Sometimes we might invent a little white lie if we don’t want to participate in a social engagement and would rather be at home in our own company, so we make up another engagement that’s already been in the diary for ages. This also might be partly to save the feelings of the other person too. We don’t want to let people down, or there’s a fear of feeling inadequate or unreliable, or not a good enough friend. These types of feelings reinforce the people-pleasing and we’ll never find out that its ok to say no.

There are many types of lies. Lies of convenience, omission, politeness, lies we tell ourselves, lies we tell consciously and lies that are truths we keep silent. There’s also the childhood lies we are told and tell others in order to prolong the magic.  The existence of the Tooth Fairy and Father Christmas – spoiler alert!   They don’t exist.

Sometimes little white lies have no impact whatsoever and Dr Hepburn said it was important not to beat yourself up if you’ve done it, but in most occasions honesty is best.

Martha Beck conducted research where participants in one group were told not to lie, not even a little white one for two weeks.  They demonstrated better relationships and moods, physically emotionally and relationally better, than those who didn’t promise not to tell lies. Beck is an advocate of integrity and says that committing to not telling lies, even little fibs was transformative in her life.  She realised she was gay, so ended her marriage, left her unfulfilling job, and although saying it was extremely hard, it was 1000% worth it. It was better to do that than continue living the lie her life had become in being someone she wasn’t.

Beck explains there are better ways to express yourself and be polite and loving without the need to tell lies, you just have to get creative. But its hard to get over the feeling you might be hurting someone else’s feelings.

I recall a co-worker many years ago who was on the rather large side, and we used to have some cracking conversations and could speak quite openly and honestly to each other.  One day she asked me whether I thought the outfit she was wearing suited her.  I quite honestly replied that I didn’t think it did.  She was mortified.  I was mortified that I’d upset her and followed it up with “Well you did ask”.  She didn’t speak to me for the rest of the day, but we did make up the next day. 

It’s hard not to let those little fibs creep in, even if its to save someone else’s feelings, but doing in order to supress your own is not healthy.  Easier said than done though.

8 Ways to adopt a happier lifestyle from other countries

Image by Pexels from Pixabay

Allie Finn recently wrote about how countries like Norway, Finland, Denmark, Switzerland, Netherlands and Sweden continually top the list of happiest countries.  Probably no coincidence they are all near neighbours. But how easy is it change a long engrained cultural lifestyle in order to be happier.  Finn listed eight traits from these countries that we could adopt to live a happier lifestyle:

  1. Hygge – the art of being cozy.  Taking pleasure in soothing things like wrapping yourself up in a blanket with a cup of tea and a good book.  It could even look like cancelling plans and just being cozied up at home.
  2. Niksen – the art of doing nothing. The idea is to literally turn off your brain and let your mind wander through idle consciousness. This allows you to be more creative and better at problem solving and helps with reducing stress.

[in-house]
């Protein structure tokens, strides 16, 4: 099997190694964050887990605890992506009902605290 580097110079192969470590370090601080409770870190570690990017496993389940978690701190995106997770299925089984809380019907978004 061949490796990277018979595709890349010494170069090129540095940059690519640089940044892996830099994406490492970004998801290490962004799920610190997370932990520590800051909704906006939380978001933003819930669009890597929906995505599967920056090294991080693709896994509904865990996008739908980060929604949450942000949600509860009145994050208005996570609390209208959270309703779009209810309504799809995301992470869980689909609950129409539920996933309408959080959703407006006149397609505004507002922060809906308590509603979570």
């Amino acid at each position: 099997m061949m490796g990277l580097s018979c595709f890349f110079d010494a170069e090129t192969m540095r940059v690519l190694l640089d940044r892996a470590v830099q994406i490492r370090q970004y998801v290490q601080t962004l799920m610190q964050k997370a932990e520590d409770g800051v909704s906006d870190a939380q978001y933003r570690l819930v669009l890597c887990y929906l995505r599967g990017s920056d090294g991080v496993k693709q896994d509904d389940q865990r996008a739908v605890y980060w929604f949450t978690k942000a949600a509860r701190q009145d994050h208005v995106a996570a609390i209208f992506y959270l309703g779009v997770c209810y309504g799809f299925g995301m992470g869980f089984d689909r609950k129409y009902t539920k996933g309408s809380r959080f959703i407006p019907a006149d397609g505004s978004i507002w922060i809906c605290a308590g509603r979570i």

3. Kosalig – Almost the opposite of Hygge in as much as its about social interaction.  Getting into finding positive ways to enjoy the harsher times (winter in particular), so you feel more positive, less alone and closer to the people you care about.
  4. Friluftsliv – again involved embracing the outdoors, particularly in wintertime.  Lean into exploring the outdoors in the winter and challenging yourself to explore.  This helps with positive mental health.
  5. Fika – taking breaks during your working day to be mindful.  Step away from the desk and the phone and actually take time to unplug from work for a short while.  Taking dedicated breaks during the day has actually been seen to improve productivity and improve focus.
  6. Lagom – not too little, not too much.  Finding balance and not living in extremes. 
  7. Sisu – perseverance, resilience.  Finishing what you started even when you feel like giving up.
  8. Coorie – actually a Scottish concept about spending time outdoors, hiking, stargazing and simply unplugging. Small, quiet and slow activities that engage us with our surroundings.

Is it that people from these countries are genuinely happier, or is it that there are just more of them that respond to happiness questionnaires?  Surely, here in the UK we have things to be happy about, even in the current situation. 

We can, if we want to, find happiness wherever we are doing whatever we’re doing.  We often see images of people in deprived areas, but they have the biggest smiles.  They make the most of what they have.  Maybe its just as we become more affluent that happiness starts to fade a bit.  We can have all the fancy houses, cars and holidays but does that make us truly happy. 

We can look for happiness in the simplest of things.  As I’m writing this a butterfly has just flittered passed the window.  That’s the first one I’ve seen so far this year and a sure sign spring is on the way.  For that fleeting moment, that butterfly gave me a sense of happiness as I thought about it dancing in the sunlight, and the sense of warmer days ahead. 

We don’t need things to be happy, we need a sense of happiness within us.  One that can sustain us and spread to others.  We can be happy if we choose too.